W.E.B. Du Bois: “Of Mr. Booker T. Washington”

W.E.B. Du Bois was the first Black man to earn a Ph.D. from Harvard. A powerful advocate for Black education, Du Bois presented a sharp contrast to the approach of Booker T. Washington. As one of the founders of the N.A.A.C.P. he believed that a "Talented Tenth" of the Black population would lift Black people by example. He demanded civil rights for Blacks that Washington was apparently willing to overlook. These two men can be said to have established the two paths of civil rights: accommodation versus confrontation, a division that has continued into recent times.

The first excerpt below is from W. E. B. Du Bois's Souls of Black Folk (1903), which "launched an open attack on the philosophy of the Atlanta Compromise." The second article is from an Autobiography of W.E.B. Du Bois where he recognizes Washington's accomplishments. Be sure to read both parts.

Mr. Washington represents in Negro thought the old attitude of adjustment and submission; but adjustment at such a peculiar time as to make his programme unique. This is an age of unusual economic development, and Mr. Washington's programme naturally takes an economic cast, becoming a gospel of Work and Money to such an extent as apparently almost completely to overshadow the higher aims of life. Moreover, this is an age when the more advanced races are coming in closer contact with the less developed races, and the race-feeling is therefore intensified; and Mr. Washington's programme practically accepts the alleged inferiority of the Negro race. Again, in our own land, the reaction from the sentiment of war time has given impetus to race-prejudice against Negroes, and Mr. Washington withdraws many of the high demands of Negroes as men and American citizens. In other periods of intensified prejudice all the Negro's tendency to self-assertion has been called forth; at this period a policy of submission is advocated. In the history of nearly all other races and peoples the doctrine preached at such crises has been that manly self-respect is worth more than lands and houses, and that a people who voluntarily surrender such respect, or cease striving for it, are not worth civilizing.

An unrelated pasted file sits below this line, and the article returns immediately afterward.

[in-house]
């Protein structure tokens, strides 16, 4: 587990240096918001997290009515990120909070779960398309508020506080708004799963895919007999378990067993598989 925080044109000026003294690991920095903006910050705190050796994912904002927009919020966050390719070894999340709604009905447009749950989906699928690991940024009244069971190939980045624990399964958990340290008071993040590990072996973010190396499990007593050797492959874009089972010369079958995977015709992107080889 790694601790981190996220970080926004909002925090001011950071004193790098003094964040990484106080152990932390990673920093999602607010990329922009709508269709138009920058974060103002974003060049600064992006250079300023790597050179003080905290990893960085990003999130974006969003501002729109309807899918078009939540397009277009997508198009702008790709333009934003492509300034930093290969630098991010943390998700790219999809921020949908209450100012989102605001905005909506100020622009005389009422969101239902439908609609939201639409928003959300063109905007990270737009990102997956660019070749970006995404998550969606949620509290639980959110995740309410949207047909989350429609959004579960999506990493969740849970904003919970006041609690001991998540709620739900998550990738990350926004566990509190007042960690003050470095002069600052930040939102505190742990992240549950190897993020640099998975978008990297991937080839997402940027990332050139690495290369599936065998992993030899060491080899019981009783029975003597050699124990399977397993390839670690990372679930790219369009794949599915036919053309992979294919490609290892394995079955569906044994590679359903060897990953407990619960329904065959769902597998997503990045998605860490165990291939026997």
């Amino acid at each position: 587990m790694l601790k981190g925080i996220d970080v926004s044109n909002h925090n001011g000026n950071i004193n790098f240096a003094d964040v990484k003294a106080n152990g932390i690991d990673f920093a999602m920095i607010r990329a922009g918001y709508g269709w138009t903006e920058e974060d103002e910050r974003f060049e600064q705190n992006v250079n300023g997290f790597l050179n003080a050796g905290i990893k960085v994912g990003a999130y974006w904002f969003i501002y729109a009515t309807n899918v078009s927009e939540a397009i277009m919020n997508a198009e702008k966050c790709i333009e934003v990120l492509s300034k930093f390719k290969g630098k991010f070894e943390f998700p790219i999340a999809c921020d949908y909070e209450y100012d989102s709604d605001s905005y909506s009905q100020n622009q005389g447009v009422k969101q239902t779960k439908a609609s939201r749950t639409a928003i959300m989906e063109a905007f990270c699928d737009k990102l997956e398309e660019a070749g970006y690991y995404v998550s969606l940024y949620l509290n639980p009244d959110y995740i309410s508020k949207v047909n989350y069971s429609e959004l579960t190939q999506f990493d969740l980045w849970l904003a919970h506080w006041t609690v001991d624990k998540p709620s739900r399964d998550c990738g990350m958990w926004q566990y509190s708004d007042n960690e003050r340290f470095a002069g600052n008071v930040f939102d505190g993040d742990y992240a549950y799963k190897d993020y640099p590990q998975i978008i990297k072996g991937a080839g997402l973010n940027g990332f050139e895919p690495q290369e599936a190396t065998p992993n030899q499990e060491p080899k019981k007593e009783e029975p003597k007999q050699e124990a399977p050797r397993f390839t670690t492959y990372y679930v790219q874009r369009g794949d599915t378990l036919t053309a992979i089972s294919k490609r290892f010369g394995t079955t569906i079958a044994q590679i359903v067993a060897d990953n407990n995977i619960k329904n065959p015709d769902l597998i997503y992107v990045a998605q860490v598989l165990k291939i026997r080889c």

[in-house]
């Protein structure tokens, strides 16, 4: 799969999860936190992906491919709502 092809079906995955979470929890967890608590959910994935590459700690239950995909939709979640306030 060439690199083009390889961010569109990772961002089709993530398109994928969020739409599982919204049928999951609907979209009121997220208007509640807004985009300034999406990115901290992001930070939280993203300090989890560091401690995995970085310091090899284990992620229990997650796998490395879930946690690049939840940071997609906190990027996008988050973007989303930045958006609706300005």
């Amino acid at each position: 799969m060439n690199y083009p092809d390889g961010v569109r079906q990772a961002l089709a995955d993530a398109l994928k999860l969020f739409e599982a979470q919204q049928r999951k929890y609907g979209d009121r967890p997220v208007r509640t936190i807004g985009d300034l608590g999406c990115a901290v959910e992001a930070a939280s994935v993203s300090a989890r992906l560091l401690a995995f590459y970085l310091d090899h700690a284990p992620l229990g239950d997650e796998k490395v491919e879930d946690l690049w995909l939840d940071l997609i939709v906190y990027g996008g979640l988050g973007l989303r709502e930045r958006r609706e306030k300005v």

In answer to this, it has been claimed that the Negro can survive only through submission. Mr. Washington distinctly asks that black people give up, at least for the present, three things,---

  1. First, political power,
  2. Second, insistence on civil rights,
  3. Third, higher education of Negro youth,—

and concentrate all their energies on industrial education, the accumulation of wealth, and the conciliation of the South. This policy had been courageously and insistently advocated for over fifteen years, and has been triumphant for perhaps ten years. As a result of this tender of the palm-branch, what has been the return? In these years there have occurred:

  1. The disfranchisement of the Negro.
  2. The legal creation of a distinct status of civil inferiority for the Negro.
  3. The steady withdrawal of aid from institutions for the higher training of Negro.

These movements are not, to be sure, direct results of Mr. Washington's teachings; but his propaganda has, without a shadow of doubt, helped their speedier accomplishment. The question then comes: Is it possible, and probable, that nine millions of men can make effective progress in economic lines if they are deprived of political rights, made a servile caste, and allowed only the most meagre chance for developing their exceptional men? If history and reason give any distinct answer to these questions, it is an emphatic No....

It would be unjust to Mr. Washington not to acknowledge that in several instances he has opposed movements in the South which were unjust to the Negro; he sent memorials to the Louisiana and Alabama constitutional conventions, he has spoken against lynching, and in other ways has openly or silently set his influence against sinister schemes and unfortunate happenings. Notwithstanding this, it is equally true to assert that on the whole the distinct impression left by Mr. Washington's propaganda is, first, that the South is justified in its present attitude toward the Negro because of the Negro's degradation; secondly, that the prime cause of the Negro's failure to rise more quickly is his wrong education in the past; and, thirdly, that his future rise depends primarily on his own efforts. Each of these propositions is a dangerous half-truth. The supplementary truths must never be lost sight of: first, slavery and race-prejudice are potent if not sufficient causes of the Negro's position; second, industrial and common-school training were necessarily slow in planting because they had to await the black teachers trained by higher institutions,-it being extremely doubtful if any essentially different development was possible, and certainly a Tuskegee was unthinkable before 1880; and, third, while it is a great truth to say that the Negro must strive and strive mightily to help himself, it is equally true that unless his striving be not simply seconded, but rather aroused and encouraged, by the initiative of the richer and wiser

In his failure to realize and impress this last point, Mr. Washington is especially to be criticised. His doctrine has tended to make the whites, North and South, shift the burden of the Negro problem to the Negro's shoulders and stand aside as critical and rather pessimistic spectators; when in fact the burden belongs to the nation, and the hands of none of us are clean if we bend not our energies to righting these great wrongs.

The South ought to be led, by candid and honest criticism, to assert her better self and do her full duty to the race she has cruelly wronged and is still wronging. The North-her co-partner in guilt-cannot salve her conscience by plastering it with gold. We cannot settle this problem by diplomacy and suaveness, by "policy" alone. If worse comes to worst, can the moral fibre of this country survive the slow throttling and murder of nine millions of men?